As for Israel, with its innovative and technological expertise the “Start-Up Nation” can take good advantage of China’s huge market, versatile manufacturing capabilities and diligent workforce. The number of Israeli companies operating in China is no more than a thousand, though Israel is especially strong in areas which China really admires: medicine, food processing, agriculture, water treatment, and clean technology. Israeli higher education and tourism are also very attractive to Chinese people. But more direct flights are needed to meet the demand: there are only two direct flights from China to Israel, whereas there are over 20 direct flights between Germany and China.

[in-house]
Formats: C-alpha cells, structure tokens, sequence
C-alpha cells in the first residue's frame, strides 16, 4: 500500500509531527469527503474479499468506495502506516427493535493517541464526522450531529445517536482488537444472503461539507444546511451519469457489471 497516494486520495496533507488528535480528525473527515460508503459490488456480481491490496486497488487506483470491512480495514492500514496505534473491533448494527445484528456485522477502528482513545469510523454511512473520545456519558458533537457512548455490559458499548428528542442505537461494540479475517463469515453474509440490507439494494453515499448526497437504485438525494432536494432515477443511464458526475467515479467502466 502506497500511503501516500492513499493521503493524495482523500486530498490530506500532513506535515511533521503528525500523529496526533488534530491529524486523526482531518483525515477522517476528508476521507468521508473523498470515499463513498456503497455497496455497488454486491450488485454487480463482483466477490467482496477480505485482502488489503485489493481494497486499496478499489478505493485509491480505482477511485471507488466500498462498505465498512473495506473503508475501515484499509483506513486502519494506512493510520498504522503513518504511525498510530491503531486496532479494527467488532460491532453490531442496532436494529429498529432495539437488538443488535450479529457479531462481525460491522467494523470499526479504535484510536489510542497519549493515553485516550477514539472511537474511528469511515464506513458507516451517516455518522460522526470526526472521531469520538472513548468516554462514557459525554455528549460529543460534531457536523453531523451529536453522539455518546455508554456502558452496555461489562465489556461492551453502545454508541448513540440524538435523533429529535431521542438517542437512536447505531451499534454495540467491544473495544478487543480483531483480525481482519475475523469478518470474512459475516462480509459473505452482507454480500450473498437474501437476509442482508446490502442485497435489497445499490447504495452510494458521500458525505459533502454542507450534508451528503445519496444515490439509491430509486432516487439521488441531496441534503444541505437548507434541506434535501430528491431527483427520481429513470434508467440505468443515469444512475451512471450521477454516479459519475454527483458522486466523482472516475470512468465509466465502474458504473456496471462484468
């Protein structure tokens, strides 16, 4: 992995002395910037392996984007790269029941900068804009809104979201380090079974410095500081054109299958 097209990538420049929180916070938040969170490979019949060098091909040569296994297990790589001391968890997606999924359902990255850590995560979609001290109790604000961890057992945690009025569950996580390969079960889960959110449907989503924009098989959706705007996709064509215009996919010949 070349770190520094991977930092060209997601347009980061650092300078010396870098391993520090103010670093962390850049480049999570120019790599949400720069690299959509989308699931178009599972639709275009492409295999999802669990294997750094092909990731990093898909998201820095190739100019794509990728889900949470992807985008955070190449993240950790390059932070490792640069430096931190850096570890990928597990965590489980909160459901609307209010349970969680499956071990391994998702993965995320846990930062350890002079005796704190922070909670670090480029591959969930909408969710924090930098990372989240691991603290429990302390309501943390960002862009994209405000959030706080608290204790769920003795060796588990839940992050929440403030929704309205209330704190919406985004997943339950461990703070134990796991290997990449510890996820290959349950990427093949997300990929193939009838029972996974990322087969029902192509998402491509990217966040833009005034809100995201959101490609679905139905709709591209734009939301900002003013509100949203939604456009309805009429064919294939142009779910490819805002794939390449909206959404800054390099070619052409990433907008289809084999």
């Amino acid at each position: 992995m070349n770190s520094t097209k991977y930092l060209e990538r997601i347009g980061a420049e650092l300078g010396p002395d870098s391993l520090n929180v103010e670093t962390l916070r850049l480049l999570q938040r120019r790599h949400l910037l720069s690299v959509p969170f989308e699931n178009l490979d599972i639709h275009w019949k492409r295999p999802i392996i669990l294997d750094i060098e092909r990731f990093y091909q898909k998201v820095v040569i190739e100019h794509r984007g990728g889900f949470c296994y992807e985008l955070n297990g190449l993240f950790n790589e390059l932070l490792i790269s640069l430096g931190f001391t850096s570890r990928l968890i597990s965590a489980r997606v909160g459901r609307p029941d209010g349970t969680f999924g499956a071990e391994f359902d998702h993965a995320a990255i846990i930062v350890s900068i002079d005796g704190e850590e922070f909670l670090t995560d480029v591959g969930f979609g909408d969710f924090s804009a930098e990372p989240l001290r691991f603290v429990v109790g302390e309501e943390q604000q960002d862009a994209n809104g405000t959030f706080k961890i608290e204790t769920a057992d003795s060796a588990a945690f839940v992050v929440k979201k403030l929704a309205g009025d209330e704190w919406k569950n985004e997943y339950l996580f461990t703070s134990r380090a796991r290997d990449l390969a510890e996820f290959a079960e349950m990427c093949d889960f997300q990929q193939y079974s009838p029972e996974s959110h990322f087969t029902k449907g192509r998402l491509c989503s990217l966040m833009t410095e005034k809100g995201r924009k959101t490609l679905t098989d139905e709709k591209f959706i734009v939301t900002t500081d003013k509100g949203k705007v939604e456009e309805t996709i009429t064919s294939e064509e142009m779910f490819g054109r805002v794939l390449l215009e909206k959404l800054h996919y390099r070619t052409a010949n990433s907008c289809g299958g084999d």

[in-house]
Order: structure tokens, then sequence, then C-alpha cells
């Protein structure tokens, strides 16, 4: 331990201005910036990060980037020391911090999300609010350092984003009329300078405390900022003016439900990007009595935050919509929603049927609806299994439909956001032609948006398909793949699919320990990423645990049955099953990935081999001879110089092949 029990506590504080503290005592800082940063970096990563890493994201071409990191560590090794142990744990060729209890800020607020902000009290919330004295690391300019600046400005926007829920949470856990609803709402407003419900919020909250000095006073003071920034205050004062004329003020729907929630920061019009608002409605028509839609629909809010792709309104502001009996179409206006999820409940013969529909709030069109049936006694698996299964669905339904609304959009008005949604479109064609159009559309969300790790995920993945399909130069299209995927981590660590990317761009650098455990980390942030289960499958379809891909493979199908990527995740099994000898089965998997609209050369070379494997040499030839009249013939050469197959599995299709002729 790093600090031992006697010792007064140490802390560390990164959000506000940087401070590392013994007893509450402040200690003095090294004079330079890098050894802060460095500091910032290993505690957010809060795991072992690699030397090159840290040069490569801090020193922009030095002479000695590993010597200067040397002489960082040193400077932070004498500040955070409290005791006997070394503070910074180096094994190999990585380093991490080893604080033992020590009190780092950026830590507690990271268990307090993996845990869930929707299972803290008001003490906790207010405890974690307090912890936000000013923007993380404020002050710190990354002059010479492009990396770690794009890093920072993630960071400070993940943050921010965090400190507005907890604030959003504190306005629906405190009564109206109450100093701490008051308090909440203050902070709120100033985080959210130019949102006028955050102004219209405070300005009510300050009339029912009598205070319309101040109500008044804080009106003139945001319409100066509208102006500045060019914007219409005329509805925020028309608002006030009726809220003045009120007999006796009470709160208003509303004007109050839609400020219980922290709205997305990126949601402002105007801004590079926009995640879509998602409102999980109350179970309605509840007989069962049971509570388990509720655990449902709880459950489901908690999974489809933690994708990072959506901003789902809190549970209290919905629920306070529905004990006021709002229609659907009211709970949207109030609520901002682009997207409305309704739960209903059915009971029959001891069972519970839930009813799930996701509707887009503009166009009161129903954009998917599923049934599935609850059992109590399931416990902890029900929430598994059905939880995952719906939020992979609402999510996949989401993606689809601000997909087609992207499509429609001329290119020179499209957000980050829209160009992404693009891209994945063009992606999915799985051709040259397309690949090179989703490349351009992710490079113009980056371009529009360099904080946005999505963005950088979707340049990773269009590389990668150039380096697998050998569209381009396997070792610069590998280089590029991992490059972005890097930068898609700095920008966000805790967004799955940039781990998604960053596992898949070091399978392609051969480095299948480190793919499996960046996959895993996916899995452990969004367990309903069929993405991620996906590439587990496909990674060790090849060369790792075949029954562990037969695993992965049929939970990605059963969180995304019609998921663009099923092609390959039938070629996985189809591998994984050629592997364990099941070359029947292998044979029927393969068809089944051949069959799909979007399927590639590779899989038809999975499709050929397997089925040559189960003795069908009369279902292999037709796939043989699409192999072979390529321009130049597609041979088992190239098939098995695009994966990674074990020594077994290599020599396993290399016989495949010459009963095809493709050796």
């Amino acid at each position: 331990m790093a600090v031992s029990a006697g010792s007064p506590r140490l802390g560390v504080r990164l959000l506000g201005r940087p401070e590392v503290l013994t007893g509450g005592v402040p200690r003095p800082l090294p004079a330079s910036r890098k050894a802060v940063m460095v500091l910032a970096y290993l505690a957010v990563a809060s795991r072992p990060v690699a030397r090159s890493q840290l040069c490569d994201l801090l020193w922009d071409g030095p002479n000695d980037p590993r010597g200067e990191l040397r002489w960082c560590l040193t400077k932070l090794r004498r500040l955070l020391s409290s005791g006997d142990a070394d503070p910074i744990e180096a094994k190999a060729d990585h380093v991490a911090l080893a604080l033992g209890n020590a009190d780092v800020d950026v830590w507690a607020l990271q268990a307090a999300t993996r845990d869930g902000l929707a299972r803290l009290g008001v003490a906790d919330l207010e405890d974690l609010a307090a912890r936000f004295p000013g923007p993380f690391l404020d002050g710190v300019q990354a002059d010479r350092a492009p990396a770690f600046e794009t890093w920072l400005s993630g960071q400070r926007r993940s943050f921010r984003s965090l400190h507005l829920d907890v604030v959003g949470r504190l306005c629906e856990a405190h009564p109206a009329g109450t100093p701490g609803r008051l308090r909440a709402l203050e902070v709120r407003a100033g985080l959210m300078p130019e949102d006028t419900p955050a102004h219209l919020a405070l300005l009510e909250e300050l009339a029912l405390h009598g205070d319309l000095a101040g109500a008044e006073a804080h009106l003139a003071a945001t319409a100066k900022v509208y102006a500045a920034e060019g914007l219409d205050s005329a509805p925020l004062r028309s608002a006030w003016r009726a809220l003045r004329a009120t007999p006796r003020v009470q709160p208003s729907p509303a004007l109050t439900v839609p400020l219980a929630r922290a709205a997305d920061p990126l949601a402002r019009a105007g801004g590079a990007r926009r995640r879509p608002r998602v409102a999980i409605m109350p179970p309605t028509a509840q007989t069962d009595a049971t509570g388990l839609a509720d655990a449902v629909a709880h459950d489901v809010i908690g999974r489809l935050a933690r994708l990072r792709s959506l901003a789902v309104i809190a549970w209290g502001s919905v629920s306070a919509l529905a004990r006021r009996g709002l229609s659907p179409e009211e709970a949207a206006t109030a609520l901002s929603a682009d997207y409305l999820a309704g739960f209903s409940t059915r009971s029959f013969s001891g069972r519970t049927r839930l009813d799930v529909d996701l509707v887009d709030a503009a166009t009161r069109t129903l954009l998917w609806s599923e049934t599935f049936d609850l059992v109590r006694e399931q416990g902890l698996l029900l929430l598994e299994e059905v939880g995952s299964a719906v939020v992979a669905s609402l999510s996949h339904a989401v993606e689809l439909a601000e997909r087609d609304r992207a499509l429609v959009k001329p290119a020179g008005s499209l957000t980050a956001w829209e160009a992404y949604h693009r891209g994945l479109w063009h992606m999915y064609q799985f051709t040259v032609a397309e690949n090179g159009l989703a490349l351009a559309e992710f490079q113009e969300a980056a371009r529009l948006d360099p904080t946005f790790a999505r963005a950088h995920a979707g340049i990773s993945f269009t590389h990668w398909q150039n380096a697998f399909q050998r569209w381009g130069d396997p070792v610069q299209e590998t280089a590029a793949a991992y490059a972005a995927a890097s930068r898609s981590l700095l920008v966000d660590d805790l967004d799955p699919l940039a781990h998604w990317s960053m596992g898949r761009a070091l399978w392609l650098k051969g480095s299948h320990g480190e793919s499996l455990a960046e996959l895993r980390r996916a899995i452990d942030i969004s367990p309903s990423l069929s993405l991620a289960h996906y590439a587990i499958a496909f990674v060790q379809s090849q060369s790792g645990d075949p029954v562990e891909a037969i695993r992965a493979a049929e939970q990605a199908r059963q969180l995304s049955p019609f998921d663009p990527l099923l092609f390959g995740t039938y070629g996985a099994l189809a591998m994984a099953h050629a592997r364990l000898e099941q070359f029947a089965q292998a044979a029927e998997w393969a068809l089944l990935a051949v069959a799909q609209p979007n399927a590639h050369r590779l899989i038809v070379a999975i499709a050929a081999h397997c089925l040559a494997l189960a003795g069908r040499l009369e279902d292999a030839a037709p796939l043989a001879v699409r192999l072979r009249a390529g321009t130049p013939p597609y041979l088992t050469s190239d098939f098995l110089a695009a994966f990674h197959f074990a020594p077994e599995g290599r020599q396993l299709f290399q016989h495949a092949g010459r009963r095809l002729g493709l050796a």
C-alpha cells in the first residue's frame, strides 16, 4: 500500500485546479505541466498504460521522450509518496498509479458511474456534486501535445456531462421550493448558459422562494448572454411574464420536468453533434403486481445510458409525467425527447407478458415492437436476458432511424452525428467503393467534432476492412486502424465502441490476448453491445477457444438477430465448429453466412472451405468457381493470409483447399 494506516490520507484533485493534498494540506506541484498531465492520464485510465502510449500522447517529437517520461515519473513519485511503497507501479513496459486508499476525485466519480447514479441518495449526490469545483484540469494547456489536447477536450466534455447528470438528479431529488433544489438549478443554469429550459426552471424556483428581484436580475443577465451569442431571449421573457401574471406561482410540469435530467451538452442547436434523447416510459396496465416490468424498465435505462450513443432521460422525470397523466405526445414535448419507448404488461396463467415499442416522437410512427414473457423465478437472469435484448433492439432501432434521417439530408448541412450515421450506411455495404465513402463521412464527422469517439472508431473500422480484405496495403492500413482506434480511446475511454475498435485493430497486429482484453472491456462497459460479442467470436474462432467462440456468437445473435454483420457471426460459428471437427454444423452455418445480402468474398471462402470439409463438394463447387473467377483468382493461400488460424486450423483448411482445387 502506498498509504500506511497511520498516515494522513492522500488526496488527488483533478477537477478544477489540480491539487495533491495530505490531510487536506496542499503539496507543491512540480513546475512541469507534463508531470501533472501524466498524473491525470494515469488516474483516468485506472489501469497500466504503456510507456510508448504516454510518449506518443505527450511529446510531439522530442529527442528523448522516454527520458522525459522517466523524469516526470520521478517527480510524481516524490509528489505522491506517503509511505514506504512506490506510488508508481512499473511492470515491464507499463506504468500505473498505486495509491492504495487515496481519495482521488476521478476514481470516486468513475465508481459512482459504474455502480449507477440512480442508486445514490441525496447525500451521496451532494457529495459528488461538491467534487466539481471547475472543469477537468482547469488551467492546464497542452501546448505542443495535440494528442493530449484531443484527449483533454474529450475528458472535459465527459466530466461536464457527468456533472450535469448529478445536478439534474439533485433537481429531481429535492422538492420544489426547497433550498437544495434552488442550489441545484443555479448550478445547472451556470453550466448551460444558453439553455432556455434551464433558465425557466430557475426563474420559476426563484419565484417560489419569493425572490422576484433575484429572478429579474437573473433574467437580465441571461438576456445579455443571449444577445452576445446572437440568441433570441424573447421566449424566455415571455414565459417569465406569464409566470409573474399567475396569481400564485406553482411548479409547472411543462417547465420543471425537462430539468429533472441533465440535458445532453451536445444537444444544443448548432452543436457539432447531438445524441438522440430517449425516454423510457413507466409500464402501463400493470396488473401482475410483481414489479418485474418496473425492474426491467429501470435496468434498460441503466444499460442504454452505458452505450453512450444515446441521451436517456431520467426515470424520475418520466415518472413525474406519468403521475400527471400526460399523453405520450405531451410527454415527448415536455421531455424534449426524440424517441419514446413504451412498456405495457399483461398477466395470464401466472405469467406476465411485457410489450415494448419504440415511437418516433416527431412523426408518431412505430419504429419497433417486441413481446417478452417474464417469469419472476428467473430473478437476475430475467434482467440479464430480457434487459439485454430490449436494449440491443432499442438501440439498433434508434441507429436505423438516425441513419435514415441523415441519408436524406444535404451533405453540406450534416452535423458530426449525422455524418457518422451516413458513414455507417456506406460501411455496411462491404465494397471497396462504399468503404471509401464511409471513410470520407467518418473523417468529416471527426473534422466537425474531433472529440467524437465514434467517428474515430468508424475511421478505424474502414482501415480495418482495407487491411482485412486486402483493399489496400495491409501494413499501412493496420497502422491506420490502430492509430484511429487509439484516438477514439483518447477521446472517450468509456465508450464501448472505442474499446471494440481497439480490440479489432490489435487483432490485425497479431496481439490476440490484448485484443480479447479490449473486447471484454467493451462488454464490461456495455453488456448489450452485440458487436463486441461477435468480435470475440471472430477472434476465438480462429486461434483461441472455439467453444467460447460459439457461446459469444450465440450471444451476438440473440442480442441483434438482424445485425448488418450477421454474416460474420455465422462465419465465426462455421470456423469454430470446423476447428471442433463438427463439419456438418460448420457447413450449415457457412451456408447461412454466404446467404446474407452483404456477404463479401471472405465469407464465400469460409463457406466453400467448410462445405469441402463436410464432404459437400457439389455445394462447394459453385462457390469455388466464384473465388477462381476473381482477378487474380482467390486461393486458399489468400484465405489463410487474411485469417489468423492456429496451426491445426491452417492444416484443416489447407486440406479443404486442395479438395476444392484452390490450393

Israeli companies are highly regarded for their sophisticated technology and quality giving Israeli high-tech companies a strong competitive edge in the China market, but they need to adapt their products or services to the Chinese market. They would be better off setting up their own companies instead of joint-ventures because Chinese customers have a complicated view of local enterprises in the wake of quality scandals regarding JV companies. For instance, Germany’s BMW and Siemens have recently had products problems with their joint-venture. The German WFOE (Wholly Foreign Owned Enterprise) companies expanded much faster than German JV companies. Let’s look at an Israeli example: Israel Corp. established a 50-50 automobile JV company, Qoros, with Chinese car-maker Chery, in 2007. The JV intends to develop Western-standard vehicles for China’s domestic market as well as for export. But it has been growing very slowly. Very few people know Qoros, even though they are technologically superior.